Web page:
And what is it that God wills for you and me this morning? It is one and the same as it was yesterday and at the very beginning – to be God’s Holy people.
And where does that holiness come from, the will of God and our faithfulness to Christ. V1 Paul, an apostle of Christ Jesus by the will of God,
To God’s holy people in Ephesus, the faithful in Christ Jesus.The Greek word for faith that is used here is “Pistos”.
In Greek, the root word from which we get 'faith, the noun is PISTIS, 'believe', the verb is PISTUEO.  Faith is confidence in what we hope for and the assurance that the lord is working, even though we cannot see it. it is both what we do and what God does, and St Paul puts this in the context of Christ Jesus.
It is a reminder that at the times in our life when we no longer have the imagination or strength to have faith in God, God is still faithful to us.
St Paul makes it clear that our faith is not in our selves, not in the many and varied ways in which we seek to secure our place in this world but in Christ Jesus – lit the anointed Jesus: The Messiah Jesus. The Saviour Jesus.
And so here in the first verse of this letter to the Ephesians we are dramatically reminded of the main theme of the whole letter, indeed our lives as Christians – that God’s will is for us to be in Christ Jesus.
To be in Christ takes us to the two images of the church – St Pauls image of the body in which every member has a place and a role and St John’s image of the vine where every branch must remain, be in to be part of the vine to be fruitful.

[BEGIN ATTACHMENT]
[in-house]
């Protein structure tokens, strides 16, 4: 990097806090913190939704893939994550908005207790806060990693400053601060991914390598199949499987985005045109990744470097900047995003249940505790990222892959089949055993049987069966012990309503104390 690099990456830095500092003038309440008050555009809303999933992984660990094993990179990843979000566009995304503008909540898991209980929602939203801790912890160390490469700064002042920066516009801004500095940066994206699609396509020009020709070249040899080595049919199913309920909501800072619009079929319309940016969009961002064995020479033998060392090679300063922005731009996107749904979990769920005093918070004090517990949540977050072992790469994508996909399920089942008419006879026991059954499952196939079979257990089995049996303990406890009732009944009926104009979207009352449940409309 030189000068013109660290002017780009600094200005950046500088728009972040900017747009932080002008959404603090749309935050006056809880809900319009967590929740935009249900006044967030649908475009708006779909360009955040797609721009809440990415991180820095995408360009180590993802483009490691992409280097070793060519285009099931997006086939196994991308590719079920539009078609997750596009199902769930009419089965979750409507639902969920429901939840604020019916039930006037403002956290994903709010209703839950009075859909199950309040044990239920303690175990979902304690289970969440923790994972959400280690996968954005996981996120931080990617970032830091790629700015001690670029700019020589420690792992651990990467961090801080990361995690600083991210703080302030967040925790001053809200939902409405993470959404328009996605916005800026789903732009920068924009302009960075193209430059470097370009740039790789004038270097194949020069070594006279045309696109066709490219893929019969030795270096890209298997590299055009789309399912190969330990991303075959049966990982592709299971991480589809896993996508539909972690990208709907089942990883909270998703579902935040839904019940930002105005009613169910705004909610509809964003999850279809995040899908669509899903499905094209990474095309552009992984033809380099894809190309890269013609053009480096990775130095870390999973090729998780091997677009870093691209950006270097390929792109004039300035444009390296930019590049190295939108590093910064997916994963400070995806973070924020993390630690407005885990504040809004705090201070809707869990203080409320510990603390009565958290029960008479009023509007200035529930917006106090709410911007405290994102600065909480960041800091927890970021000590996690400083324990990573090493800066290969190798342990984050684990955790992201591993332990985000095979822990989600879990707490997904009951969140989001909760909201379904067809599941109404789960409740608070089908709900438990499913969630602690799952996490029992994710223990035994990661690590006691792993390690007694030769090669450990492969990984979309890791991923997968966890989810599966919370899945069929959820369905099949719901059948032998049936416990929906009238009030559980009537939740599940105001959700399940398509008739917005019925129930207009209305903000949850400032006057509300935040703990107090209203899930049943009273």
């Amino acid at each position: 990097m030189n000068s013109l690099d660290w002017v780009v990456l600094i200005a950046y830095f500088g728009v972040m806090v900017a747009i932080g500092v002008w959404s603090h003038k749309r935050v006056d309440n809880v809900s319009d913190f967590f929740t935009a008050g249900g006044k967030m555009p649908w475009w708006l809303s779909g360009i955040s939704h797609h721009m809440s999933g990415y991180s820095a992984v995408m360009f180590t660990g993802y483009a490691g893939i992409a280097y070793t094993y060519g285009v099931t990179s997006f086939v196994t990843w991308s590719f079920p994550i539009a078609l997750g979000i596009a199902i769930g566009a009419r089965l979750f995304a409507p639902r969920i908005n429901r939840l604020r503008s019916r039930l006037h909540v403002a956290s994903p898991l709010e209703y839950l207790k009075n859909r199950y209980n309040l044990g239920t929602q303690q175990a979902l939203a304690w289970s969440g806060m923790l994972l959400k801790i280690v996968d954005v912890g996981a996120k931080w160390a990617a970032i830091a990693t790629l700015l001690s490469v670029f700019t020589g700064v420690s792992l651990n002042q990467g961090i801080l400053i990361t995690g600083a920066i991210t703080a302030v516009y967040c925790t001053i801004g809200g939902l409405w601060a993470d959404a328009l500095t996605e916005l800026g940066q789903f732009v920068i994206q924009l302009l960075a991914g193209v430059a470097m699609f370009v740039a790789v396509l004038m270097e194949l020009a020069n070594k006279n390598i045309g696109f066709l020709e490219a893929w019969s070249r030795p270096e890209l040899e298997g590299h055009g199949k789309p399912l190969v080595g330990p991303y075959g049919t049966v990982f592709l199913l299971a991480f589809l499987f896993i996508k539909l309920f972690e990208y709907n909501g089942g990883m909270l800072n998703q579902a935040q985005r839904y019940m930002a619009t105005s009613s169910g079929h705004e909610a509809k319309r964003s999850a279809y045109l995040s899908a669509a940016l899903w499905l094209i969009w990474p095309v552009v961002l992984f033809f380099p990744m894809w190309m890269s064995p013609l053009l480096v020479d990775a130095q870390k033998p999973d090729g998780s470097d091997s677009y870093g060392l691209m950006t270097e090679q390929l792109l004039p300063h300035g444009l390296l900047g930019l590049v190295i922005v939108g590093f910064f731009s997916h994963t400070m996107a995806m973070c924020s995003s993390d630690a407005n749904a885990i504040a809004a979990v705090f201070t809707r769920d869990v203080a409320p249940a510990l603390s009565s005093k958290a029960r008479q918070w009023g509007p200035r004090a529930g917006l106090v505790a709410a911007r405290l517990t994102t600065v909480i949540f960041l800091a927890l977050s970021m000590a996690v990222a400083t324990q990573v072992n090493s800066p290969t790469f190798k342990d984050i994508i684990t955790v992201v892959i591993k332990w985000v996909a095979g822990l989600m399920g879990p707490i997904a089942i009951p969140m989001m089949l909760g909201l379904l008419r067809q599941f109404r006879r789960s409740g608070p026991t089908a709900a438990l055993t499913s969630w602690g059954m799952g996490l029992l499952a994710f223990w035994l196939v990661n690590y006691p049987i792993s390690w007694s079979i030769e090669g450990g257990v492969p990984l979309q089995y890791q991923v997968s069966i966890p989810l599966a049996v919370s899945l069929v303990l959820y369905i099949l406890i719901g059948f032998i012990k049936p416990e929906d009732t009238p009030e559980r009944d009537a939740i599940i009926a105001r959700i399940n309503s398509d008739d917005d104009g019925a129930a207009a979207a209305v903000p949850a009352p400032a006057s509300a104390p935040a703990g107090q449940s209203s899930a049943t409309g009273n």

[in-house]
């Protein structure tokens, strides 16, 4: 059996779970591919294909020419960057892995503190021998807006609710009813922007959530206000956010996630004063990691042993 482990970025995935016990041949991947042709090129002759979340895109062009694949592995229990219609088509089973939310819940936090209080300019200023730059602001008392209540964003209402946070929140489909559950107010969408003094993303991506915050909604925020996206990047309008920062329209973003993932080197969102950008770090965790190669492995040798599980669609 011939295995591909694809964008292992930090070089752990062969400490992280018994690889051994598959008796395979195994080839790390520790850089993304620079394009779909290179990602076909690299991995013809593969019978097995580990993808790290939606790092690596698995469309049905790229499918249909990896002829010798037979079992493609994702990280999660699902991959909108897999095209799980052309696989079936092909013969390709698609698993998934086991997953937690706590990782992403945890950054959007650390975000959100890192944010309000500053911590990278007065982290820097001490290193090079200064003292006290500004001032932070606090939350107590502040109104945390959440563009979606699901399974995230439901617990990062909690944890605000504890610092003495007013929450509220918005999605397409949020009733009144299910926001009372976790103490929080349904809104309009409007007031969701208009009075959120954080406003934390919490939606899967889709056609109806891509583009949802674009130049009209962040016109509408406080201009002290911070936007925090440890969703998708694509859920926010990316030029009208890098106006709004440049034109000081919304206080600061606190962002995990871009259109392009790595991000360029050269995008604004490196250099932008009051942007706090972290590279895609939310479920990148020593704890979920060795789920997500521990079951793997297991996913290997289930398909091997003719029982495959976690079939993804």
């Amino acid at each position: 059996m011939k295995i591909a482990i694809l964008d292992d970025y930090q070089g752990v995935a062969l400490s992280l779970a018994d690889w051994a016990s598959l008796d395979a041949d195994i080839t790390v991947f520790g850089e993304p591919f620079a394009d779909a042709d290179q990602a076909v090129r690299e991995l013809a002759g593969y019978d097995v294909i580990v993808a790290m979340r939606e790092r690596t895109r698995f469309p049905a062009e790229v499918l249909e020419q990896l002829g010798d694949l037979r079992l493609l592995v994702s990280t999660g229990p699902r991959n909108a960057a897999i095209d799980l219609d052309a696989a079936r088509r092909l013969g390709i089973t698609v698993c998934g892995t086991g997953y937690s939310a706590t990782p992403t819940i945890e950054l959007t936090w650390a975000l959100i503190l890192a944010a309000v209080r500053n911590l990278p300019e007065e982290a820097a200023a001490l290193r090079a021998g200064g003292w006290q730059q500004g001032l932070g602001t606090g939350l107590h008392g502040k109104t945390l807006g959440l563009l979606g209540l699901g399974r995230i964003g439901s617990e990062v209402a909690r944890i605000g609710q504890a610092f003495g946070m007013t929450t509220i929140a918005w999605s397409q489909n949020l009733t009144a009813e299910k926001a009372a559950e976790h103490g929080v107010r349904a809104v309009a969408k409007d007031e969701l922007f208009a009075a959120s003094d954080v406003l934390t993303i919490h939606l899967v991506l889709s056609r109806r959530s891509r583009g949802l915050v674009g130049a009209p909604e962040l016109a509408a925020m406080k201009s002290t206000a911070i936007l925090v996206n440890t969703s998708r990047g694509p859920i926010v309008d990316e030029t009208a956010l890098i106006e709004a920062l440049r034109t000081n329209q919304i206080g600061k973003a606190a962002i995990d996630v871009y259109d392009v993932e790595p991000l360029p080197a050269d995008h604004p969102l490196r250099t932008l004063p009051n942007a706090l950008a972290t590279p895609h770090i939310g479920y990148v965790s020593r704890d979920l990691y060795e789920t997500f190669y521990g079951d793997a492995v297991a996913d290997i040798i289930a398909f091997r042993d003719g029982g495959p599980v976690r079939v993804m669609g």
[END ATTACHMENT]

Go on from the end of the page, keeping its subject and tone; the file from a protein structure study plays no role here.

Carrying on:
As we are encouraged to remain in Christ and, holding the images of the church as body or vine in our minds, we acknowledge that this cannot be a solitary journey, Faith is not an individualistic task Holiness cannot be found where there is no unity, where anger jealousy pride or fear divide Gods children one from the other.
Last week I read a brilliant article on Leadership matters from a group of faith filled people, calling themselves the Public Square, reflecting on the terrible brokenness of our country in particular our failures around hospitality and welcome for refugees. The article looks at the leaders of our time and sees in their actions and words the very seeds of our distress and division. Sally Barnes will be able to share more with you if you are interested.
Here is a brief extract;
Bad leadership, unethical and uncaring, sets a tone that signals anything goes, with no obvious boundaries for managing self-control, ethical behaviour, or hate-filled attitudes. It is all about “me” and what I want. I can behave as I like no matter how much harm it causes; I do not have to think about “you”.
This seems to be the climate we are living in today, with a government that perpetuates hostile attitudes to those who are seen as being outside their narrowly prescribed “norm”, as not part of the club: the “foreigner”, the refugee, the asylum seeker, those who are poor, homeless or who look different. Government business is focused on how immediate friends, relatives and associates profit financially, whether qualified or not, while they receive large handouts that keep the money in the circle: no ethical, open advertising… No, let us do it our way - undercover, while people are more preoccupied with Covid, hoping no one will notice.